Thursday, October 11, 2012

Humble Beginnings

Talk is cheap but action is priceless.
For some time now, DH and I have talked about 'starting a winery' together. This prospect has been met with equal parts enthusiasm & evasion. "So you're buying a vineyard?", inquisitive loved ones inquired. The reality of starting a winery is far smaller scale than that.
In fact it amounted to two half T-bins of tiny-berried, Clone 76 Chardonnay from the Manchester Ridge Vineyard in the Mendocino Ridge A.V.A. in Mendocino, Ca.
The sum of the pick amounted to not even a full ton but .93 ton; a whisper of a start by any man's measure.
Since this is entirely our own project, we quickly realized we would need all our own equipment (i.e. racks, bungs, topping keg, ect.) so we made a quick trip to Napa Valley Fermention Supply. NVFS has been in business just shy of 30 years and is an institution to professionals and amateurs alike. We purchased the needed supplies and what ensued was one of our great follies.
Barrel racks are a relatively easy thing to transport, unless of course your transportation is a Toyota Corolla. Ever the MacGyver and never one to take 'NO' for an answer, DH rigged a bungee cord under the roof of the trunk and around the barrel rack and like that, we were off...verrry sloooowly, back to the winery and back to a fair amount of ridicule. These are our humble beginnings.
After the great jura-chablis debate, we agreed to foot-tread half the lot in order to impart some of that Jura-like, tannic complexity without overdoing it. This ancient process allows the grape skins to have contact with the grape juice before going through the press.
An hour or so later, the lot drops into the press and goes thru a 90 minute, washing machine-like cycle to ensure all the juice is extracted from the grapes. The first part to pass thru is called 'free run', or the juice produced from the foot-tread experiment.

 Next comes the light run, typically the sweetest juice of the lot as it is from the berries with the thinnest skin.
The longer the press runs, the more intense the juice becomes, due to longer contact with the seeds, skin & stems. Some winemakers opt to keep each of these press cycles separate but we are opting to keep the lot together for the entire life cycle of the wine.

Once the cycle finishes, the pressed wine is transported to neutral French Oak barrels to begin fermentation. We opted to use neutral oak because it does not impart the flavors of new oak but it does allow the wine to breathe (unlike stainless steal fermentation tanks).
And that, in a nutshell, is how you start a winery! 
Stay tuned for more!...

Friday, October 5, 2012

The Great Debate; jura vs. chablis

When you ask most people with careers in the wine industry how they got there, there is usually a specific wine that got them there. By that I mean it is usually from drinking one exceptional glass/bottle of wine that makes a person say, "I want to make wine like this" or "I want to sell wine like this", ect. This proverbial bottle can often change over the years but there's always a first.
For DH it was an '06 Auteur Manchester Ridge Pinot Noir.
For me, it was the 2010 Domaine Alain Labet, Cotes du Jura Chardonnay, Fleurs, just a few months ago. (Well, technically it was a bottle of '06 Stemmler Pino Noir drank almost 5 years ago but that has more to do with first understanding why DH had chosen the path to winemaking.)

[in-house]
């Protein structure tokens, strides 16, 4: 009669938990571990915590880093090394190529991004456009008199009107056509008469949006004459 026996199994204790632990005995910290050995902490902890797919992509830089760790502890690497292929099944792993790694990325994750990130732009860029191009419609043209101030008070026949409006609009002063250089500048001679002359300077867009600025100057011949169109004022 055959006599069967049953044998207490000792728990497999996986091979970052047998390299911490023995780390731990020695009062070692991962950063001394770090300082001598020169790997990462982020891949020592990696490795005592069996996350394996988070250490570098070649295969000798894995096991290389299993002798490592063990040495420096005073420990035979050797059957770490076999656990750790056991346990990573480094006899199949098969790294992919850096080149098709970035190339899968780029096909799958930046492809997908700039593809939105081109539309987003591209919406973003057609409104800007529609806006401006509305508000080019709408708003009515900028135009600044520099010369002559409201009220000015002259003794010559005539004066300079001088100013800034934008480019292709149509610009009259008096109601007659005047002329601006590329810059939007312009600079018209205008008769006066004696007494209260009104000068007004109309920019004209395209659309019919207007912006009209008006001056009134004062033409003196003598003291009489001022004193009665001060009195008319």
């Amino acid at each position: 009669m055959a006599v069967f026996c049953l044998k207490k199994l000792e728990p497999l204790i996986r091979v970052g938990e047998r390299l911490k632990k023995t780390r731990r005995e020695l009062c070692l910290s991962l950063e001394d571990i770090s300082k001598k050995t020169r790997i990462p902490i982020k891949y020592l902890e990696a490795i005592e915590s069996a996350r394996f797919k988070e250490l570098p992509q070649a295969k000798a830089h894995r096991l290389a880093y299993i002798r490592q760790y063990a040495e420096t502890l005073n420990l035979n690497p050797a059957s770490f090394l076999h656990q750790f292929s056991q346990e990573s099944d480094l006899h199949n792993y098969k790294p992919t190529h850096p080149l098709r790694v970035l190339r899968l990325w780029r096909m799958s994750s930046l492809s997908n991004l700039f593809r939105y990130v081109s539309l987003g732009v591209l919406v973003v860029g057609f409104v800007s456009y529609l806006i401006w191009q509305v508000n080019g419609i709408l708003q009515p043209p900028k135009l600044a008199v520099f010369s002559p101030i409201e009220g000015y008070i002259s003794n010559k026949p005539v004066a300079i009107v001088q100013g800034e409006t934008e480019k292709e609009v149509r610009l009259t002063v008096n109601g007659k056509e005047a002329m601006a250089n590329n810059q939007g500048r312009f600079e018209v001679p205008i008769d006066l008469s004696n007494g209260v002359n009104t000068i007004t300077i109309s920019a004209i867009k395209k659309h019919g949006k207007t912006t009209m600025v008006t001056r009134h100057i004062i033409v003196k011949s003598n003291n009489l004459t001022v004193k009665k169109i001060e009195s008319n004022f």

VIN JAUNE; oxidizing white wine
I was skeptical at first to drink a Jura wine, assuming all Jura's were 'Vin Jaune', sherry-like wine aged up to 6 years in Burgundian oak and allowed to oxidize over time. The result is an intense flavor not for the faint of heart (moi!).
But while this is the most famous wine from the region, there are some extraordinary Chardonnay producers from Jura as well.
The 'Flueurs' Cotes du Jura Chardonnay is the polar opposite of a Vin Jaune; utterly bright and crisp while still posessing a dynamic tannic profile and complexity.
We bought a cold bottle to accompany our fish sandwiches from Oakland's gem, Market Hall for an impromptu picnic a few months back. It was a nothing day which made the wine shine all the more.
One sip in and I was hooked. I declared to DH, "I want to make wine just like this." He sweetly concurred, "yes, let's." and with that we carried on with our picnic.
*     *      *
As our first foray (together) into the winemaking process is fast upon us, we revisited the Jura Chardonnay conversation more in depth yesterday.
Labet's Jura Chardonnay is made with some skin:juice contact (meaning the grape skins are in with the pressed wine grape juice during fermentation), producing the tannic complexity so distinct in the wine. 
Do note, this skin:juice contact is brief as prolonged contact during fermentation would lead to an orange wine. Most red wines go through the entire fermentation process with skin:juice contact.
While DH loved the Jura wine equally, he felt it imperative to taste it against a Chardonnay produced in a similar process (i.e. neutral oak, low alcohol, native fermentation) without skin:juice contact. 
We purchased the same 2010 Domaine Alain Labet, Cotes du Jura Chardonnay, Fleurs along with a 2011 Vendanges Chablis by Patrick Piuze. 
I whipped up a Thai mussel soup and an heirloom tomato salad to pair with these two crisp whites while we watched the first of the Presidential Debates. Two debates in one night, imagine that.
The tannic structure of the Jura definitely stood out from the Chablis but it was arguably impossible to say which one we preferred. Both wines were high acid, low alcohol so while great on their own, they both paired exceptionally well with food. We'd be happy making both wine styles!
So while we are still unsure of just what Chardonnay we will make this harvest, the debate on the table was far more interesting than the one on the screen! zing!